Nexia also questions whether Nova is in a financial position to continue as a going concern. Nexia writes in the auditor’s report: “… a material uncertainty exists that may cast significant doubt on the group’s ability to continue as a going concern” (author’s emphasis).

Nexia bases this conclusion on Nova’s net loss and its cash flow position.

Nova’s board disagrees with Nexia’s concerns.

In the director’s report, the board expresses its belief that the group has the resources to continue operating as a going concern. “The directors have satisfied themselves that the group is in a sound financial position and that it has access to sufficient resources to meet its foreseeable cash requirements.”

Delay in the publication of the statements

Nova only published the financial statements at the end of November, nine months after its year-end and three months later than the Companies Act prescribes.

Haese  said in response to questions that the “delay was occasioned by the fact that this was the first year of audit for the group’s new auditors, who needed to acquaint themselves with the group.”

Nexia did not want to comment.

Claims of ‘irregularities’ from dismissed financial director

Nexia’s qualified audit opinion follows similar claims made by Liezl Gildenhuys in court papers related to an unfair dismissal case before the Labour Court. Gildenhuys was appointed in November 2017 as the group’s financial director but was dismissed four months later.

Read: Former finance director claims Nova ‘misrepresented’ its financial position

She claims she uncovered serious irregularities in the financial statements, accounting practices and management of Nova, and that possible fraud was committed by misrepresenting  Nova’s true financial state.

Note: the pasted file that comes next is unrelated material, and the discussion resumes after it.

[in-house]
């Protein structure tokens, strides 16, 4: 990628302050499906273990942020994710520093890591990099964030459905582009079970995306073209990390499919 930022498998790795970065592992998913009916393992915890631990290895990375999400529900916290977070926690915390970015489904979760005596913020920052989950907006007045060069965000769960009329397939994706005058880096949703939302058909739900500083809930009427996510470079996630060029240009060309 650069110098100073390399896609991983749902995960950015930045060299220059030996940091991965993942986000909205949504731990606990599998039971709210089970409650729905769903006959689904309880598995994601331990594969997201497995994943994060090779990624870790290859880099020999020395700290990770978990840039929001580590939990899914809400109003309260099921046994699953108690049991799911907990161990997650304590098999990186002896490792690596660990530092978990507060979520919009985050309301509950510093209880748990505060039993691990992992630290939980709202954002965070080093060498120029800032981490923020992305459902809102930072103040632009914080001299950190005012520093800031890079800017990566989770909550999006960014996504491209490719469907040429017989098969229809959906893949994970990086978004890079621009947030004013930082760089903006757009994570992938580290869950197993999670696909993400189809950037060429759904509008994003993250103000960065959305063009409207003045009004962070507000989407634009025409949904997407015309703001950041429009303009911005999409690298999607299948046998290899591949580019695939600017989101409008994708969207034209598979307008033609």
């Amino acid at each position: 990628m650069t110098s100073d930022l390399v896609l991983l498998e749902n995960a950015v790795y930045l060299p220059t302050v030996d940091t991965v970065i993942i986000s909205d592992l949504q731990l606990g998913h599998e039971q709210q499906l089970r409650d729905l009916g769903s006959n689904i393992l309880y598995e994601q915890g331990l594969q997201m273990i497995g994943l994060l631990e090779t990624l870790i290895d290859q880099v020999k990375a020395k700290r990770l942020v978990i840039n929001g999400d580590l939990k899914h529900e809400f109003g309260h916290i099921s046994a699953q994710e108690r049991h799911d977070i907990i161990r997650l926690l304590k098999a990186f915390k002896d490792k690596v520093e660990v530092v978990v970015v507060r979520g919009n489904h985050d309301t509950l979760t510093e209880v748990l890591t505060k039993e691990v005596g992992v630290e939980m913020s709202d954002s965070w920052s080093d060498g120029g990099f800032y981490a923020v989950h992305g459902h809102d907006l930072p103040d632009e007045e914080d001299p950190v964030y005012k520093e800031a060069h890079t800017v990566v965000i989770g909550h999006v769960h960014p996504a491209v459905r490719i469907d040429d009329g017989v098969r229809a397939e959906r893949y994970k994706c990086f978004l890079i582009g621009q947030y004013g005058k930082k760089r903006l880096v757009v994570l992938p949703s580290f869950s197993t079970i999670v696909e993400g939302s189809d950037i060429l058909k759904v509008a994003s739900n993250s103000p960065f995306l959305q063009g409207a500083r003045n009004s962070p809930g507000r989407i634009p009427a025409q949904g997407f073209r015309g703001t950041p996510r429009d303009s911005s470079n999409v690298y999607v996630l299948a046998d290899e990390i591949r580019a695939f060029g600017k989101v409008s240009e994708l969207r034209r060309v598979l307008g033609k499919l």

She claimed these irregularities relate to the overvaluation of properties and that the proceeds from the sale of properties were used to fund operational expenditure and not to repay debenture holders or upgrade properties.

Gildenhuys alleged that she was fired after she reported these irregularities to the Nova board, Nexia and the Independent Regulatory Board for Auditors (Irba).

In responding papers, Nova strongly denied any wrongdoing. “In particular, the allegations regarding fraud, accounting irregularities and going concern issues are specifically denied and rejected,” Haese said at the time.


Despite the precarious financial position of the group, the executive board members continued to receive significant salaries. The table below shows the salaries disclosed in the financial statements:

According to Moneyweb’s calculations, the board’s salaries represent 23% of the total cash the group received from customers in the 2018 financial year, as well as 10.9% of total operating expenses. This means the board pocketed nearly R1 of every R4  the company received as rental income from the investment properties.

These salaries seem exorbitant, especially if compared to other property companies. For example, Pieter Prinsloo, CEO of international property group Hyprop, earned a basic salary of R4.1 million for the company’s financial year to the end of June.

Hyprop manages a property portfolio of more than R30 billion and owns prized retail shopping centres such the Rosebank Mall, Hyde Park Corner, Clearwater Mall, The Glen Shopping Centre and Canal Walk. The company also earned a profit of R2.5 billion for the period, which contributed to Prinsloo earning a performance bonus of R3.5 million.

Moneyweb sent a list of questions related to the financial statements to Haese, Connie Myburgh (executive chairman) and Charles Rembe (chairman of the audit committee). Rembe acknowledged receipt of the questions and said management would only be able to respond to the questions when they return to the office, which may only be next week. Moneyweb will publish the response when it is received.